CONCLUSIONS AND FURTHER ISSUES
The corpus data presented here shows a complex pattern of national differences in the use of second-position syncopation. For present purposes, certain features of the data are of particular interest. Comparing the use of second-position syncopation between British (English and Scottish) and continental (French, German, and Italian) songs, we find a much higher incidence in the British corpora. When only onset patterns are considered, this pattern is clearly evident at the 16th-note level, reinforcing the conclusions of Temperley and Temperley (2011). At the 8th-note level, second-position onset syncopations show a similar frequency in English, Italian, and Scottish songs; however, acute syncopations—defined not only by onset level but by text-setting, duration, and pitch contour—are almost exclusively confined to English and Scottish songs. Broadly speaking, the frequency of second-position syncopations in 19th-century British songs resembles that in Euro-American and African-American songs of the period, though 8th-level syncopations are somewhat more common in American songs. It seems likely, then, that this aspect of syncopation in 20th-century popular music is at least partly due to British influence. Other important aspects of 20th-century syncopation—fourth-position syncopation and cross-rhythm—seem much more likely to be of African-American origin.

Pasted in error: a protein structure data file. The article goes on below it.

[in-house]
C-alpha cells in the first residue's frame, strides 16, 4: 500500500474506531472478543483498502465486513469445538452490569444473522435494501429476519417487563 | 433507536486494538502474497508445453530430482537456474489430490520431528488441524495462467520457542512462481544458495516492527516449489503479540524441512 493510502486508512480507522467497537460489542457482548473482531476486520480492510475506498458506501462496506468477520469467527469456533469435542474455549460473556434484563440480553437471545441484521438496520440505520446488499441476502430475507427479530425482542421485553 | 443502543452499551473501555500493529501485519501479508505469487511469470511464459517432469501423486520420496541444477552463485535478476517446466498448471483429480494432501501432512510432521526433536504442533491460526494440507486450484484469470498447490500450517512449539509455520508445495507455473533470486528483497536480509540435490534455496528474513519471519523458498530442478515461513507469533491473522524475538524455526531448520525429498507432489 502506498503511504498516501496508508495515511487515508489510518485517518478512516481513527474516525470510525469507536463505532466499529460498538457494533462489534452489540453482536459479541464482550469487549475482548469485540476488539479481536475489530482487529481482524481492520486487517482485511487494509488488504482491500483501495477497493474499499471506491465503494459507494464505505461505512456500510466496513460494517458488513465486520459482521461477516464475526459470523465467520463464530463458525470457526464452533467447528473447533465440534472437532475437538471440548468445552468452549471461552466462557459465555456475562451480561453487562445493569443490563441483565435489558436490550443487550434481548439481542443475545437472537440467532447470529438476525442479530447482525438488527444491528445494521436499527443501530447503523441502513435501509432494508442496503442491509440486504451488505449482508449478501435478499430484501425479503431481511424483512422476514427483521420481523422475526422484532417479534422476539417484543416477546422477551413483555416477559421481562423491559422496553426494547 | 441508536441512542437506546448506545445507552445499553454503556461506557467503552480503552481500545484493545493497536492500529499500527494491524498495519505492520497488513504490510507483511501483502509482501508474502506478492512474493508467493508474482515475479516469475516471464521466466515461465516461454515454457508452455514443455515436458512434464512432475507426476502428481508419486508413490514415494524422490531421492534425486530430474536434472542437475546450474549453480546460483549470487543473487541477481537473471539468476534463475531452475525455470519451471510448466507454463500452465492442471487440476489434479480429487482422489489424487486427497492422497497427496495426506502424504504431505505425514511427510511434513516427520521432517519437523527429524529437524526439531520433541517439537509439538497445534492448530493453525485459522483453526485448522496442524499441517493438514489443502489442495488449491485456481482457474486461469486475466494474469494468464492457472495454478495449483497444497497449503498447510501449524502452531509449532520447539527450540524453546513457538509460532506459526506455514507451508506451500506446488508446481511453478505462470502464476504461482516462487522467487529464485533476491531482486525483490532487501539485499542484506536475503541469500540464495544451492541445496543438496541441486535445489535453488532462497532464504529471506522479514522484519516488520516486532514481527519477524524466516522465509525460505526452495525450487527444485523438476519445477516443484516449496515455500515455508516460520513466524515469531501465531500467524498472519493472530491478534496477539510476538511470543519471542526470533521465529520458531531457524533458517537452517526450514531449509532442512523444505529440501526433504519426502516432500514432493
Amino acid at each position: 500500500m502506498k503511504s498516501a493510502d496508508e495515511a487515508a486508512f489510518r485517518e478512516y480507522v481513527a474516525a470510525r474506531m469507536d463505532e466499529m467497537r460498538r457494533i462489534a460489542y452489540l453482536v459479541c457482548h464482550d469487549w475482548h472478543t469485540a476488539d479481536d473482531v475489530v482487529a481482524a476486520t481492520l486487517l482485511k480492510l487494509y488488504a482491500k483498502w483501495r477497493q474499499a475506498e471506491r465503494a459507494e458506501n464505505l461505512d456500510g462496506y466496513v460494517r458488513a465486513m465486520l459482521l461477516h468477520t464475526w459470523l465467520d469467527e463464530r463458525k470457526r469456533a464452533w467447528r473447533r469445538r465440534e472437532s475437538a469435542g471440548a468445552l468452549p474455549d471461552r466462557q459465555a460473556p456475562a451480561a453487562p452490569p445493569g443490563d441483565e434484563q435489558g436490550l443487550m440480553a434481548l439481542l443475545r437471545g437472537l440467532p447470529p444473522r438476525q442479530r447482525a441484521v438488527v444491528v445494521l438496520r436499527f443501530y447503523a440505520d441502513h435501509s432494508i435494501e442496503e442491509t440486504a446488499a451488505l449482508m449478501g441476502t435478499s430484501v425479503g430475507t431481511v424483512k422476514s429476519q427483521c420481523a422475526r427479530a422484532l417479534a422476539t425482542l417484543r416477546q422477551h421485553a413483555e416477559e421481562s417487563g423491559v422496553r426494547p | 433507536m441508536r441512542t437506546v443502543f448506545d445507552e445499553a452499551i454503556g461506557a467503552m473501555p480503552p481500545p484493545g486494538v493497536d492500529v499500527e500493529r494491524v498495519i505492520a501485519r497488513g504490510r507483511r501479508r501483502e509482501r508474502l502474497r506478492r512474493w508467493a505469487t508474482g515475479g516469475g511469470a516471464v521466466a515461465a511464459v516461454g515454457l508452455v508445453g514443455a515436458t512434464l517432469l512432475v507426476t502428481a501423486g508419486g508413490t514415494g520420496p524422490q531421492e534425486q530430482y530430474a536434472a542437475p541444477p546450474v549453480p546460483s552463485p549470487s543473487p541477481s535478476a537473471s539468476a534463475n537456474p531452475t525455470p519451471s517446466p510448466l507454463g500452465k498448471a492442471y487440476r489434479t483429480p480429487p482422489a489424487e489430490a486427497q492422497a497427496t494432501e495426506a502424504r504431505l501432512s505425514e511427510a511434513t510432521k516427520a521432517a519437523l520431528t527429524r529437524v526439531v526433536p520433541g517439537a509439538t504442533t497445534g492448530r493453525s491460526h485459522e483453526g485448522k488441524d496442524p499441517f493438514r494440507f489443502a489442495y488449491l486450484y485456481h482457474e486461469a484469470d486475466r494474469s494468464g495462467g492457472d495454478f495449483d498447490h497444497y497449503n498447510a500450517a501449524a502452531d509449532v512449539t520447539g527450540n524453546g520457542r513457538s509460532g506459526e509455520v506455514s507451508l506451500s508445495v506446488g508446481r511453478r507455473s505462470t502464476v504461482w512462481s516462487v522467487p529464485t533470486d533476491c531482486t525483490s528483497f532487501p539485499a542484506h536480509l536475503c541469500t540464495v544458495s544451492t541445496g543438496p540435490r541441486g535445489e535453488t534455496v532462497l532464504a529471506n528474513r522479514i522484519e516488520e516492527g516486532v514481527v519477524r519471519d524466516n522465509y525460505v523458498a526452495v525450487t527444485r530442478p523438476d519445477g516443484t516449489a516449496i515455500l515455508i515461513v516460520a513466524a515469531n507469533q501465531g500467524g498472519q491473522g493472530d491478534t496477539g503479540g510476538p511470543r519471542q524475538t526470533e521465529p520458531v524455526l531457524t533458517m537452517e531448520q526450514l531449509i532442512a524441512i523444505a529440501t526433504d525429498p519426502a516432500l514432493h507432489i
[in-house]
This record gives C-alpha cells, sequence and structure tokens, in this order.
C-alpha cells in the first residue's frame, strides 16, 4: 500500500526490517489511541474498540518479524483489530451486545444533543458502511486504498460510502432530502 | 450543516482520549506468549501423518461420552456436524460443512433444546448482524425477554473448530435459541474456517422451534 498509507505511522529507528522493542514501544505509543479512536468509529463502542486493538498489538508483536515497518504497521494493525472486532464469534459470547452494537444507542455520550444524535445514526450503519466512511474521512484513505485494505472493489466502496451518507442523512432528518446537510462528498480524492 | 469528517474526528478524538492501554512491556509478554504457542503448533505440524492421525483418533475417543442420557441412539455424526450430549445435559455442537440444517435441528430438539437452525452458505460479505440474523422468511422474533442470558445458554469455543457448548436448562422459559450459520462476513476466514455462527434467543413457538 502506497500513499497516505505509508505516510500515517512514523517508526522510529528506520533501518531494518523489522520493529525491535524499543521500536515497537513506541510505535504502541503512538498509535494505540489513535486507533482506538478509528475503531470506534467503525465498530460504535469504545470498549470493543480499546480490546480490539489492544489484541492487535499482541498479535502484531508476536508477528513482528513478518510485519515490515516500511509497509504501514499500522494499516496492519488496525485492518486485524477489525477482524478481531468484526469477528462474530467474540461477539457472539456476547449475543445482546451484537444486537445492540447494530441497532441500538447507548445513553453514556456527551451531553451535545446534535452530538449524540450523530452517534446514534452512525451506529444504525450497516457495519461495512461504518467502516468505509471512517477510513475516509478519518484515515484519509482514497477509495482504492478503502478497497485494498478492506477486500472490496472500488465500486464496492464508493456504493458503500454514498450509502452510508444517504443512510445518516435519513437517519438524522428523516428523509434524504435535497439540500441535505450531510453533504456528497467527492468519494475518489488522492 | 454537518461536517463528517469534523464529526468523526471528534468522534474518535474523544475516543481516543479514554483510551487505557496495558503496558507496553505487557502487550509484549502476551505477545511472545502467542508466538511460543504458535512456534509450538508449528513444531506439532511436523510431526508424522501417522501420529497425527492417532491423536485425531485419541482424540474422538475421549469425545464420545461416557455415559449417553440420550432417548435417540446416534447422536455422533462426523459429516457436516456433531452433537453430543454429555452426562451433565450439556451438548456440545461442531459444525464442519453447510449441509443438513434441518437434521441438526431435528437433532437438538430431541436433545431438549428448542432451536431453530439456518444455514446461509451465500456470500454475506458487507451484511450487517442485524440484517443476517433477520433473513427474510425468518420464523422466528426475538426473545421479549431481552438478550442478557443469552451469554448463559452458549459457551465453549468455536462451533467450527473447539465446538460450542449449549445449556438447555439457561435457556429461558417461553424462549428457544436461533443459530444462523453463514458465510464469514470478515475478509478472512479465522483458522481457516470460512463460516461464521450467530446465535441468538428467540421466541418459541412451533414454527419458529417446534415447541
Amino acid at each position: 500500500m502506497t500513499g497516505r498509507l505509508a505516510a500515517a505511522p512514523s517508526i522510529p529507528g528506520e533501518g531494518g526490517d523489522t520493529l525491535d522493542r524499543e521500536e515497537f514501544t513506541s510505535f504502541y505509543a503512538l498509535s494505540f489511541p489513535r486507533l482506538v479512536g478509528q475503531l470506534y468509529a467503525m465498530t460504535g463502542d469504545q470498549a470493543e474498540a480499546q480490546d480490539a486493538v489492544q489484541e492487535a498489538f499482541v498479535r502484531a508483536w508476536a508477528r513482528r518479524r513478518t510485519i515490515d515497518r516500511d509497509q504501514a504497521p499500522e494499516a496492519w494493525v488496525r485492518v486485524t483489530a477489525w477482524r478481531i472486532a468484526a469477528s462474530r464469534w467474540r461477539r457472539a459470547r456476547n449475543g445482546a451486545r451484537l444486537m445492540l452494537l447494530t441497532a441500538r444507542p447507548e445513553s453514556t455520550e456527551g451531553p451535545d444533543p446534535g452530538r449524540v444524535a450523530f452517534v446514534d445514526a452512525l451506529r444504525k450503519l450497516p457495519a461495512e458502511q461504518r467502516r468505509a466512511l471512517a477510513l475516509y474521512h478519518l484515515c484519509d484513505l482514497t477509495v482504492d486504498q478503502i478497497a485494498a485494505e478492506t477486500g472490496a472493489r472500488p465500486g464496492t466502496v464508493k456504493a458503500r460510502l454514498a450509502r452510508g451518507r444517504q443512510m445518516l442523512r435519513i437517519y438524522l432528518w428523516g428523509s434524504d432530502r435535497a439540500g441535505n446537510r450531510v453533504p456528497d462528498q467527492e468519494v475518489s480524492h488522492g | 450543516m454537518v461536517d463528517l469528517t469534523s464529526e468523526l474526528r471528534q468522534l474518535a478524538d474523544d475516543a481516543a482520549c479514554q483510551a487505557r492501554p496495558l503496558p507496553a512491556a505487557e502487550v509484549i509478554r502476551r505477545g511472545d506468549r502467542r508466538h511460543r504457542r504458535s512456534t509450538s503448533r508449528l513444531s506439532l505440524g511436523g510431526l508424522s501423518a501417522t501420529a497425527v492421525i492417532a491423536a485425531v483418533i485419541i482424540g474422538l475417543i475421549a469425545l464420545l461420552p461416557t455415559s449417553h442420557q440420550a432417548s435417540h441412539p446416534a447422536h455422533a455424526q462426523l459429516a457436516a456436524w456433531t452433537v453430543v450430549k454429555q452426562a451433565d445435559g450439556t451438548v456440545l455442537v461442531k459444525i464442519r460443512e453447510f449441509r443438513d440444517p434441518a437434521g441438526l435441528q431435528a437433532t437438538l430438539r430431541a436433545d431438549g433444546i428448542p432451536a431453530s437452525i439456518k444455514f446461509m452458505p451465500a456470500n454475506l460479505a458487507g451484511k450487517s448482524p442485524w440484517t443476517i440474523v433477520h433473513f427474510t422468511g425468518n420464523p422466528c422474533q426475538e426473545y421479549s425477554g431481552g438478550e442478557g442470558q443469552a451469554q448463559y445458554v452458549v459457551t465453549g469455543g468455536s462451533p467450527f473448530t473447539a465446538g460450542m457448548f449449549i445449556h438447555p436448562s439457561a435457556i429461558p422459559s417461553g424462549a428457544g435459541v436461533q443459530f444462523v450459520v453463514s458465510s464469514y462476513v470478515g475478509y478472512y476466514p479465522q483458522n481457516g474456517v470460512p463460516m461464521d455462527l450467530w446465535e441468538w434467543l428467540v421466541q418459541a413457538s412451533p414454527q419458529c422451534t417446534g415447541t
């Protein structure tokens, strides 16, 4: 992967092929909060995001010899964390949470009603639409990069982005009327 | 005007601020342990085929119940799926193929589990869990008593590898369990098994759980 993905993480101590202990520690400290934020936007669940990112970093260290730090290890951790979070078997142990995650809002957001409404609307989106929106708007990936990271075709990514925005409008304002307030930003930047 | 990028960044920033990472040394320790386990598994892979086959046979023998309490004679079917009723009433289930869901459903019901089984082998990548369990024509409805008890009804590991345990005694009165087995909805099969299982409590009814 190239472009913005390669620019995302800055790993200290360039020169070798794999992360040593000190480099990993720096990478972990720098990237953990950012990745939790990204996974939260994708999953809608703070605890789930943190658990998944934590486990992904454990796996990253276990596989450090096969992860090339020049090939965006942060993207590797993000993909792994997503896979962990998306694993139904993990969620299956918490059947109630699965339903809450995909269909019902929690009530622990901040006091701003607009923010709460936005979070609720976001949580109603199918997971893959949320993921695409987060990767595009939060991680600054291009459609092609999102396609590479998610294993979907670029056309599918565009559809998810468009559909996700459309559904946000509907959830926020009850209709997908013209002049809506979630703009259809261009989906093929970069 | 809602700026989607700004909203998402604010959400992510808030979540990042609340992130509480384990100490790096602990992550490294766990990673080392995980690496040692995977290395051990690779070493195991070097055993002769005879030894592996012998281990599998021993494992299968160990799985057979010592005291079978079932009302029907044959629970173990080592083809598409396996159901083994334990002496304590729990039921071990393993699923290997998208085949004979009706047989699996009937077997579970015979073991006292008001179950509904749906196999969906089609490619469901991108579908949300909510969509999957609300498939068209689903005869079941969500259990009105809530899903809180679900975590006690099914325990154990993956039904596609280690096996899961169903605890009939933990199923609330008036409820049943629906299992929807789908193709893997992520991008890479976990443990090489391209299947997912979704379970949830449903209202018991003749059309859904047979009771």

One might wonder how the observed differences in rhythmic practice between European nations might be explained. One possibility is that they arise from differences in language. The idea that rhythmic differences between musical cultures might have linguistic roots has been explored in several recent studies, with mixed results (Lee, Brown, & Müllensiefen, 2017; Patel & Daniele, 2003; Temperley, 2017; VanHandel & Song, 2010). Temperley and Temperley (2011) proposed that the greater frequency of the Scotch snap in British songs than in German and Italian ones might be due to the higher frequency of short stressed syllables in English (requiring a short note on the strong beat). In the case of Italian, I observed earlier that most of the onset syncopations in the corpus arise in appoggiatura (or repeated-note) patterns at phrase endings. It has been suggested that this preference is due to the tendency of Italian words and phrases to have stress on the penultimate syllable (Dean, 1977, p. 392; Hansell, 1968, pp. 236-7). In French, by contrast, the stress of a phrase is normally on the final syllable, though syllabification of the usually-silent final "e" creates strong-weak phrase endings in some cases (as in the first line of "La Marseillaise": "All-ons en-fants de la Pa-tri-e").